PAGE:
26 May 2011
- Written by Tri-State Defender Newsroom
Dr. Timothy Moore
From my vantage point, I deduced that the scene at the pharmacy had to be a new form of slavery – albeit legal. Like a slave depending on his master for a handout, I could see how dependent the people were on prescription drugs, or “magic” pills, I should say.
What happened to us? Are we dependent on drugs to live? The ironic thing at the pharmacy was, not only did some people get one prescription filled, many of them left the store with five or more prescription drugs.
Sound absurd? Of course, it does. However, people tend to get angry if they can’t get more drugs to relieve their health problems.
According to the Centers for Disease Control and Prevention, 48 percent of individuals used at least one prescription drug a month between 2005-08. The CDC also reported that one out of every five children and nine out of 10 older Americans used one prescription the past month.
The United States has spent over $234.4 billion a year on prescriptions, the National Center for Health Statistics, a branch of the CDC, reported in September 2010. The number seems to jump each year, with more dependency and less attention to nutrition, and the role it plays in overcoming a lot of health-related issues.
The most common drug used by children was for asthma. Adolescents reportedly take more central nervous system stimulants; middle-aged adults, antidepressants; and older adults, cholesterol lowering medication.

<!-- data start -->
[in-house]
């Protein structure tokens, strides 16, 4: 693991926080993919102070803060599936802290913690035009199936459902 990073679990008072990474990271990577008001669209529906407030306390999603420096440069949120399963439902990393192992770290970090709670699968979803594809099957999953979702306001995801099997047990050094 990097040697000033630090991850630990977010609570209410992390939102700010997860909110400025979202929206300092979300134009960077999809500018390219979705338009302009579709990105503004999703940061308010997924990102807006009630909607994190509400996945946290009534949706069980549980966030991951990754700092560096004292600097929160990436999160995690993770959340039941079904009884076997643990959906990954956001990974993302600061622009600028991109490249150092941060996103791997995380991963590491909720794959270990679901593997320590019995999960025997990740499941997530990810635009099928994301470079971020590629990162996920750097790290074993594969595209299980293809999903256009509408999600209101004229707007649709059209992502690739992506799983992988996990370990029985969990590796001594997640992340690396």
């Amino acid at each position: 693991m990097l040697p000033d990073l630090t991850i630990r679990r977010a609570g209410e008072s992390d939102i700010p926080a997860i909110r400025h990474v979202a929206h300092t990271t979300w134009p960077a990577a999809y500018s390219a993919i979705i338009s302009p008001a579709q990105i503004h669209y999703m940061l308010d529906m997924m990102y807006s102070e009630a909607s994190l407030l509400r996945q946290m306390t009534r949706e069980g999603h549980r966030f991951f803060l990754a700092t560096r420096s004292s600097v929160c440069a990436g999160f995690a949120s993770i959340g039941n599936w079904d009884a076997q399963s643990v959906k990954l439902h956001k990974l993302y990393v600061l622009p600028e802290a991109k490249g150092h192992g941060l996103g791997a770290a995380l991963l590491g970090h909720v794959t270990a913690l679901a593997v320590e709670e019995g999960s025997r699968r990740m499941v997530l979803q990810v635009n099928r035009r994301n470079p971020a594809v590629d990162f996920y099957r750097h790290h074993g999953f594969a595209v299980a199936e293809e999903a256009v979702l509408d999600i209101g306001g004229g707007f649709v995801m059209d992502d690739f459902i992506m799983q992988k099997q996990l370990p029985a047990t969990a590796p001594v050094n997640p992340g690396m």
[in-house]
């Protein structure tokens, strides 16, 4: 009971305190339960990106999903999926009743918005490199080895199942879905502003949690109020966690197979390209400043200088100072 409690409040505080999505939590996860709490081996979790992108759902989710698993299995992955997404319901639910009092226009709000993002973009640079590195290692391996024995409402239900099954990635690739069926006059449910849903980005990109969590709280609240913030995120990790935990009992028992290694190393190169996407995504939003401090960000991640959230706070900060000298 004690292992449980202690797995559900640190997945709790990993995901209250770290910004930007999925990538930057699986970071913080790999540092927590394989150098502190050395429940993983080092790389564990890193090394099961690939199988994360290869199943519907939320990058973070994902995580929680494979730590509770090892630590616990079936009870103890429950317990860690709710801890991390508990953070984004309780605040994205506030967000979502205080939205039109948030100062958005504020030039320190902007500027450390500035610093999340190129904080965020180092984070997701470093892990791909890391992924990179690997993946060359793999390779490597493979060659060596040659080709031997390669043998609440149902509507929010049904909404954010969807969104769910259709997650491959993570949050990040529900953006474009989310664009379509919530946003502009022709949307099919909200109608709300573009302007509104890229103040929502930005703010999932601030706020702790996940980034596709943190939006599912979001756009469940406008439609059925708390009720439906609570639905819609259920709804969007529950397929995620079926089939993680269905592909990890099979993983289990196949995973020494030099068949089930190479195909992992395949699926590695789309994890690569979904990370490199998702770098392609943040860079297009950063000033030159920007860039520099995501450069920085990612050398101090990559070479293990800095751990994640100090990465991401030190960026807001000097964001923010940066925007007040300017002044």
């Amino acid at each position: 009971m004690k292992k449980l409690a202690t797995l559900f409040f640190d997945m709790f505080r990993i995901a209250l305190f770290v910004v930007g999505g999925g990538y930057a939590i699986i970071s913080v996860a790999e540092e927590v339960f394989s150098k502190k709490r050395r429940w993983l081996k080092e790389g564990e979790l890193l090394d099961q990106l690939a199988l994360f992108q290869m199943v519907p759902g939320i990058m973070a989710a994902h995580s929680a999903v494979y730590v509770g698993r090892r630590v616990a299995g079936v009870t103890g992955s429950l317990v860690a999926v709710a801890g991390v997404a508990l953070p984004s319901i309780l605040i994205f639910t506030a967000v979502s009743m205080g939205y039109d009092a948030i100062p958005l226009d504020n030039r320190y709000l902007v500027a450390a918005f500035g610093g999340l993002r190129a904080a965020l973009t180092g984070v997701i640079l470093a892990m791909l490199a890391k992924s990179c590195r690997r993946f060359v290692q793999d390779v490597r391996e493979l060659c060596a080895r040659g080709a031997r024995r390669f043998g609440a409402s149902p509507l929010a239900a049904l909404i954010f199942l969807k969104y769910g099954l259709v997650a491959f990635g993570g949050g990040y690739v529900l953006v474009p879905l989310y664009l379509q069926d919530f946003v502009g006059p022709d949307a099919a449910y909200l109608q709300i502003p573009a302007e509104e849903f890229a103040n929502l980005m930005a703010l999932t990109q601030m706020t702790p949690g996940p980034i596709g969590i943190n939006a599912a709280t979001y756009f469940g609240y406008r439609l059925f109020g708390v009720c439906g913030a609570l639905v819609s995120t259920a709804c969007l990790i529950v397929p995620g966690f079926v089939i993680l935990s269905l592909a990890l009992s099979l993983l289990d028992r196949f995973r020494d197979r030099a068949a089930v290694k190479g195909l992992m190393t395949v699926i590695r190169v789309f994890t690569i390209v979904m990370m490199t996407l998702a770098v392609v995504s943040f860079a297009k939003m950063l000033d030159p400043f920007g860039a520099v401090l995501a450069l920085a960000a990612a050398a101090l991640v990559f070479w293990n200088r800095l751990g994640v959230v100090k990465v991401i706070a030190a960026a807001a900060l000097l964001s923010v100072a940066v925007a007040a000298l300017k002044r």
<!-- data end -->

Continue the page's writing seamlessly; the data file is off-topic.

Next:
Where did this madness start?
It started at the office of primary care providers, where 2.3 billion prescriptions were written. Outpatient prescriptions were 280.1 million and emergency room prescriptions were 238.3 million, according to the National Ambulatory Medical Care, a national survey that collects ambulatory medical data.
This has to stop; it must begin with you, however. Do you want a better quality of life? Have you forgotten about health prevention, choosing instead to focus more attention on your health problems? Or will you wait to decide if you should make the necessary changes to achieve optimum health?
Living healthy should be your immediate goal. Strive to live a pain-free life, free from prescription drugs, if you can. Too many people are afraid – for some reason or another, though – to eat vegetables and fruit because of what someone has said about eating them. Would you reconsider eating vegetables and fruit if they could reverse your health problems? Or should I say more pointedly, do you want to live a long, happy life?
My clients have chosen to live a long, happy life. They’ve decided to become drug-free and learned how to prepare foods that are nutritious and beneficial to the body. The most important advice I can give you is, eat leafy green vegetables, drink plenty of pure water, and exercise to help you overcome a lot of your health problems.
It’s time out for feeling bad about yourself. It’s time now to live as never before. Your dependence on prescription drugs has to stop. It’s just a mind game. Advertisers want you to believe there is hope in a pill bottle. The truth of the matter is that there is death in a pill bottle. However, I wouldn’t advise you to disregard the doctor’s order. Think logically and wisely.
Let’s go into the kitchen today and make some necessary changes. Start by discarding or removing some of the known foods that can cause you to be sick. Read the labels. Learn what those big words mean, such as gluten, high fructose corn syrup, trans fat, saturated fat, etc. They can wreak havoc on the body, so can fried foods, sweets, surgery drinks, and cakes.
A better quality of life and health should be your ultimate goal. I challenge you to eat more vegetables and fruit for a few days and start noticing the small changes. This is a must if you want a better quality of life and health. Make the first step – today!